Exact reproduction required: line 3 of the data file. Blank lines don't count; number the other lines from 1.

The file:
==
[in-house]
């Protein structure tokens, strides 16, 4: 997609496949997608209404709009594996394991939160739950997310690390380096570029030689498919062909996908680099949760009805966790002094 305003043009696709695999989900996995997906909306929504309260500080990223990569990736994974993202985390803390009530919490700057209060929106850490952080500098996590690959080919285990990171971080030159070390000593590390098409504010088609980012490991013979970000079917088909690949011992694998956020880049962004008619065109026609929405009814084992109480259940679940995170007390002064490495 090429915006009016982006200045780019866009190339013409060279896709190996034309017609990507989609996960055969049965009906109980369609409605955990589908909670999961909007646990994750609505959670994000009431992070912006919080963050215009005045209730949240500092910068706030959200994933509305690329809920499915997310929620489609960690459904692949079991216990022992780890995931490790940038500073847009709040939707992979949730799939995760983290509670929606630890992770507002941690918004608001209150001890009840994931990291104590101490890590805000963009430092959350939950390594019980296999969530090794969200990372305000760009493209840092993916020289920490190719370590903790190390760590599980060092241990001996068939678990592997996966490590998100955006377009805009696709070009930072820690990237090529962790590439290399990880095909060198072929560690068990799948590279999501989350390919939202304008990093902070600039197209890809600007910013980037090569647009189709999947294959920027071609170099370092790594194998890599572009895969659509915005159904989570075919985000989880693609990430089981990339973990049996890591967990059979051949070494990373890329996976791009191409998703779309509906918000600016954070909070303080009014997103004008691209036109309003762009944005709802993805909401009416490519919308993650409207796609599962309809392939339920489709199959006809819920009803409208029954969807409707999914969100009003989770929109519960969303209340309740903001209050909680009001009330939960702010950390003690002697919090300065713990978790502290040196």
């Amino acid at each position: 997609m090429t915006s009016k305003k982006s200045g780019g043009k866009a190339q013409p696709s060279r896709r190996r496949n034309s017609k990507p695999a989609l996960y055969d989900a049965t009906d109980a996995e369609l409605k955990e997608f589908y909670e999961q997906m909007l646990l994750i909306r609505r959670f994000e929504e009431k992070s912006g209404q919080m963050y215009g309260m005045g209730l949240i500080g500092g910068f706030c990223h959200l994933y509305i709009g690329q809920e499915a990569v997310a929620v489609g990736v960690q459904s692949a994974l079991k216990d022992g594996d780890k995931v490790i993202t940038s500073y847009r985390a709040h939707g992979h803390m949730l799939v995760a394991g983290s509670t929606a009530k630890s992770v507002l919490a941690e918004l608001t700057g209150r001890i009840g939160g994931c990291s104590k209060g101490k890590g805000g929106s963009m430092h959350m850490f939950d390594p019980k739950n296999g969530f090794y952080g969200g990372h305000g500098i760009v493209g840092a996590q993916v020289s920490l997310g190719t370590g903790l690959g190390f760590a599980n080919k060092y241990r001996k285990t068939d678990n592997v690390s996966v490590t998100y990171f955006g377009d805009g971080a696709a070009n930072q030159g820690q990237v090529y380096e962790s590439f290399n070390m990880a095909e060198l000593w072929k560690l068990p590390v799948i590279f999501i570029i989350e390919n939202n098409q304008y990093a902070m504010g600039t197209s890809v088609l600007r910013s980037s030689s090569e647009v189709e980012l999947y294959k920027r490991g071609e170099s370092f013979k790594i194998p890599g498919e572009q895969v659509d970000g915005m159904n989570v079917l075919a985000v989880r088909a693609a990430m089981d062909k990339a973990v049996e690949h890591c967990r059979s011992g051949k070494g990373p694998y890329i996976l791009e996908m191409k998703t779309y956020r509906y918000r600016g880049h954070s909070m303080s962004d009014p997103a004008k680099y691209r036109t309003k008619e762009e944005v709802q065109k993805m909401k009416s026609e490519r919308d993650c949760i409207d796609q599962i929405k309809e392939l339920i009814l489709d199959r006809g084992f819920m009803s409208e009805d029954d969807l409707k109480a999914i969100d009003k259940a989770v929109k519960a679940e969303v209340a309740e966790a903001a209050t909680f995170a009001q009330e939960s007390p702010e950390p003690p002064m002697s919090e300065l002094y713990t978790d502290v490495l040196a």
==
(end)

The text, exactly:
């Amino acid at each position: 997609m090429t915006s009016k305003k982006s200045g780019g043009k866009a190339q013409p696709s060279r896709r190996r496949n034309s017609k990507p695999a989609l996960y055969d989900a049965t009906d109980a996995e369609l409605k955990e997608f589908y909670e999961q997906m909007l646990l994750i909306r609505r959670f994000e929504e009431k992070s912006g209404q919080m963050y215009g309260m005045g209730l949240i500080g500092g910068f706030c990223h959200l994933y509305i709009g690329q809920e499915a990569v997310a929620v489609g990736v960690q459904s692949a994974l079991k216990d022992g594996d780890k995931v490790i993202t940038s500073y847009r985390a709040h939707g992979h803390m949730l799939v995760a394991g983290s509670t929606a009530k630890s992770v507002l919490a941690e918004l608001t700057g209150r001890i009840g939160g994931c990291s104590k209060g101490k890590g805000g929106s963009m430092h959350m850490f939950d390594p019980k739950n296999g969530f090794y952080g969200g990372h305000g500098i760009v493209g840092a996590q993916v020289s920490l997310g190719t370590g903790l690959g190390f760590a599980n080919k060092y241990r001996k285990t068939d678990n592997v690390s996966v490590t998100y990171f955006g377009d805009g971080a696709a070009n930072q030159g820690q990237v090529y380096e962790s590439f290399n070390m990880a095909e060198l000593w072929k560690l068990p590390v799948i590279f999501i570029i989350e390919n939202n098409q304008y990093a902070m504010g600039t197209s890809v088609l600007r910013s980037s030689s090569e647009v189709e980012l999947y294959k920027r490991g071609e170099s370092f013979k790594i194998p890599g498919e572009q895969v659509d970000g915005m159904n989570v079917l075919a985000v989880r088909a693609a990430m089981d062909k990339a973990v049996e690949h890591c967990r059979s011992g051949k070494g990373p694998y890329i996976l791009e996908m191409k998703t779309y956020r509906y918000r600016g880049h954070s909070m303080s962004d009014p997103a004008k680099y691209r036109t309003k008619e762009e944005v709802q065109k993805m909401k009416s026609e490519r919308d993650c949760i409207d796609q599962i929405k309809e392939l339920i009814l489709d199959r006809g084992f819920m009803s409208e009805d029954d969807l409707k109480a999914i969100d009003k259940a989770v929109k519960a679940e969303v209340a309740e966790a903001a209050t909680f995170a009001q009330e939960s007390p702010e950390p003690p002064m002697s919090e300065l002094y713990t978790d502290v490495l040196a």